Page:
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Most general dentists perform routine tooth extractions, some impacted third molar extractions and, to a lesser degree, apical and periodontal surgeries. However, a much-needed surgical procedure should be incorporated into more practices-alveolar ridge preservation. This procedure is simple, easy, fast and relatively inexpensive. It does not require a significant learning time.

The esthetic and functional advantages of ridge preservation are impressive. After practitioners see the result of ridge preservation, they become committed to the concept. This article discusses indications for ridge preservation, describes the technique and explains what outcomes to expect over a period of time.


Dentists often encounter clinical situations in which teeth have been extracted in areas of esthetic concern. As a result, the alveolar bone has resorbed, the soft tissues have shrunk and the final non-anatomical prosthesis appears to be false. Such negative results usually can be avoided by using ridge preservation

The primary indication for alveolar ridge preservation is a collapse of alveolar bone and soft tissue that would cause unacceptable
prosthesis esthetics.

Such situations usually involve maxillary and mandibular anterior
teeth, as well as maxillary and mandibular premolars. Another excellent indication for ridge preservation is a collapse of the alveolar ridge that would cause irregularities inalveolar form, making denture construction difficult.

A third, less common but highly important indication is tooth extraction, after which ridge preservation should be performed to provide adequate bone for subsequent implant placement.
There has been discussion about the desirability of ridge preservation after all tooth extractions.
However, taking such an aggressive approach is a decision for each practitioner.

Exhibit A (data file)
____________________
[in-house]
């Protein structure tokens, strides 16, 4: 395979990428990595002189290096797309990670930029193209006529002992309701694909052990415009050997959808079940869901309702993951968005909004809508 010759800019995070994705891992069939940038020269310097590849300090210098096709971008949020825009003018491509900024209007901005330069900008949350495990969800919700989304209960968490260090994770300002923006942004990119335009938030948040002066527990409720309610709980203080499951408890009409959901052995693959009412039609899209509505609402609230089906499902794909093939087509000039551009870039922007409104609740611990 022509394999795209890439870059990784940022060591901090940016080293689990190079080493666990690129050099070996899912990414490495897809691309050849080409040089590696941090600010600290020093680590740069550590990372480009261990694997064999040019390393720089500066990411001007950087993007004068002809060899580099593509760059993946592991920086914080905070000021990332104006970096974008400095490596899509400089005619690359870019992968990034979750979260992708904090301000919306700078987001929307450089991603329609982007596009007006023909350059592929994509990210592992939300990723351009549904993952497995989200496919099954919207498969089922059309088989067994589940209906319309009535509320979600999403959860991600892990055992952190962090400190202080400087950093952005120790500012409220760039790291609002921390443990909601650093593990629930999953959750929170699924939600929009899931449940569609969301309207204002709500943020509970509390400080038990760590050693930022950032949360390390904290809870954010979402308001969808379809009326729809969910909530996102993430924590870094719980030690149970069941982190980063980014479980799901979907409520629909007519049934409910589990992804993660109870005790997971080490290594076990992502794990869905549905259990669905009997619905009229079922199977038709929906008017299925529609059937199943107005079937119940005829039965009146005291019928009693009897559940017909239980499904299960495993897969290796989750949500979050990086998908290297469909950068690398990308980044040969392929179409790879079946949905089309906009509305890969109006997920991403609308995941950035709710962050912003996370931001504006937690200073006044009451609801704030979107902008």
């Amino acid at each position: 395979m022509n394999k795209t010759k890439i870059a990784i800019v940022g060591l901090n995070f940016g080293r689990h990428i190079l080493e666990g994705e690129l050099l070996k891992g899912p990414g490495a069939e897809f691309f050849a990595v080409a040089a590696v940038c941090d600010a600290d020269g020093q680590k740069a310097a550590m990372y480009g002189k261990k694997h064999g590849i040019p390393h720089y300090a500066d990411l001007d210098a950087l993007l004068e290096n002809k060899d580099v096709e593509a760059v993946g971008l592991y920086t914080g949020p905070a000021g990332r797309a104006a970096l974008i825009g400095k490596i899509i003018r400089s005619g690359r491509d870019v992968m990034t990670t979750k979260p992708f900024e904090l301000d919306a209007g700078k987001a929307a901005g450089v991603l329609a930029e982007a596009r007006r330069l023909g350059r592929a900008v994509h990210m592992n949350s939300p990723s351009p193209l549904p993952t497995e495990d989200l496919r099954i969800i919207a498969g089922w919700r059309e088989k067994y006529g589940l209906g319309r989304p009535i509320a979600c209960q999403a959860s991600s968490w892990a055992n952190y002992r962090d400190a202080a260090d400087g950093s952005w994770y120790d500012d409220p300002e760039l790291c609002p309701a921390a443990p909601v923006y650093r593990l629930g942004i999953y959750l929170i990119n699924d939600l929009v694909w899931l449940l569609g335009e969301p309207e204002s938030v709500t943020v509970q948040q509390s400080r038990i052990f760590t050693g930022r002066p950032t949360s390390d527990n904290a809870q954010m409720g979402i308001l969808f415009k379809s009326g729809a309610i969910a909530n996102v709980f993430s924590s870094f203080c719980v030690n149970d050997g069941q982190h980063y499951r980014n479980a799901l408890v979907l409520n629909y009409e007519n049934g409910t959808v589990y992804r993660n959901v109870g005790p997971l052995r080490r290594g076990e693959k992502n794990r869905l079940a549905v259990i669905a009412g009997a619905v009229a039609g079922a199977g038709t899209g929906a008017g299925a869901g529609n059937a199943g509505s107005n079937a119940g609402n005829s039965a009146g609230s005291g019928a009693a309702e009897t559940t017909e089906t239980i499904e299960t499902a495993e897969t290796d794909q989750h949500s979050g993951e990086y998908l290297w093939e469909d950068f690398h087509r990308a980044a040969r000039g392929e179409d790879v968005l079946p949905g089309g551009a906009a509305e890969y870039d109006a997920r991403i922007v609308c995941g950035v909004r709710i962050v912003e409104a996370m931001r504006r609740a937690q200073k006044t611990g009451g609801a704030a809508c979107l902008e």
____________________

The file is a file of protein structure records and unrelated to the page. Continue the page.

Deciding to perform ridge preservation. Carefully observe the site where a tooth is to be extracted. Would shrinkage of alveolar bone beyond its current level make prosthodontic placement difficult? If bone shrinkage appears to be a potential problem, ridge preservation should be performed.

Selecting material for ridge preservation. There are several excellent, easily used materials available for ridge preservation. The concept is simple! A biologically compatible material is placed in the debrided alveolar socket to prevent collapse of bone to the extent usually expected. Some of the available materials stimulate bone growth. The materials resorb, and after a few months the extraction site appears normal in radiographs. Other non-resorbable materials remain in place indefinitely, stimulating bone
growth in and around the implanted material. Such materials
are usually observable in radiographs indefinitely.

Most bone-fill materials work best when used with a membrane over them, which keeps soft tissue from growing into the extraction socket (a process called guided tissue regeneration, or GTR). Such materials usually require primary soft tissue closure, although some research has shown that they will work satisfactorily without primary closure.

Other materials do not require a protective membrane or primary soft-tissue closure. Such materials, obviously, are easier and less expensive to use.

One of the easiest methods of preserving ridges without using
GTR employs a material with a long history of acceptability.2